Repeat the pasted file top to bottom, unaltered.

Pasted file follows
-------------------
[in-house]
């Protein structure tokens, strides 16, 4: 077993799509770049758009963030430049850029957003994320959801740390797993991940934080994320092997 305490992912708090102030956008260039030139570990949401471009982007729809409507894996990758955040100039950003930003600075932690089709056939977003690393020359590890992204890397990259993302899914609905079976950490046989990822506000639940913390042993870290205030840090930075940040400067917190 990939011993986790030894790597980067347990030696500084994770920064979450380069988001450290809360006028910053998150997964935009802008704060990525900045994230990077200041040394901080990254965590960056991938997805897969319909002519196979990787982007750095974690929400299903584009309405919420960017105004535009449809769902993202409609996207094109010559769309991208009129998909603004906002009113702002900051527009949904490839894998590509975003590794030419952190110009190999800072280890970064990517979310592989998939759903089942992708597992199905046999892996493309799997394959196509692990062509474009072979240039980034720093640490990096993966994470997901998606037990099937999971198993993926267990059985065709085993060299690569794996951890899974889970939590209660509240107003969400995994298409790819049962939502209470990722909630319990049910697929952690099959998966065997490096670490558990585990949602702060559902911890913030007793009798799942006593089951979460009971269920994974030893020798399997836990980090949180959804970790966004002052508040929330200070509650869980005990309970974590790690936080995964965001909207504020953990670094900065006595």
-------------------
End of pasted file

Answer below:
[in-house]
């Protein structure tokens, strides 16, 4: 077993799509770049758009963030430049850029957003994320959801740390797993991940934080994320092997 305490992912708090102030956008260039030139570990949401471009982007729809409507894996990758955040100039950003930003600075932690089709056939977003690393020359590890992204890397990259993302899914609905079976950490046989990822506000639940913390042993870290205030840090930075940040400067917190 990939011993986790030894790597980067347990030696500084994770920064979450380069988001450290809360006028910053998150997964935009802008704060990525900045994230990077200041040394901080990254965590960056991938997805897969319909002519196979990787982007750095974690929400299903584009309405919420960017105004535009449809769902993202409609996207094109010559769309991208009129998909603004906002009113702002900051527009949904490839894998590509975003590794030419952190110009190999800072280890970064990517979310592989998939759903089942992708597992199905046999892996493309799997394959196509692990062509474009072979240039980034720093640490990096993966994470997901998606037990099937999971198993993926267990059985065709085993060299690569794996951890899974889970939590209660509240107003969400995994298409790819049962939502209470990722909630319990049910697929952690099959998966065997490096670490558990585990949602702060559902911890913030007793009798799942006593089951979460009971269920994974030893020798399997836990980090949180959804970790966004002052508040929330200070509650869980005990309970974590790690936080995964965001909207504020953990670094900065006595």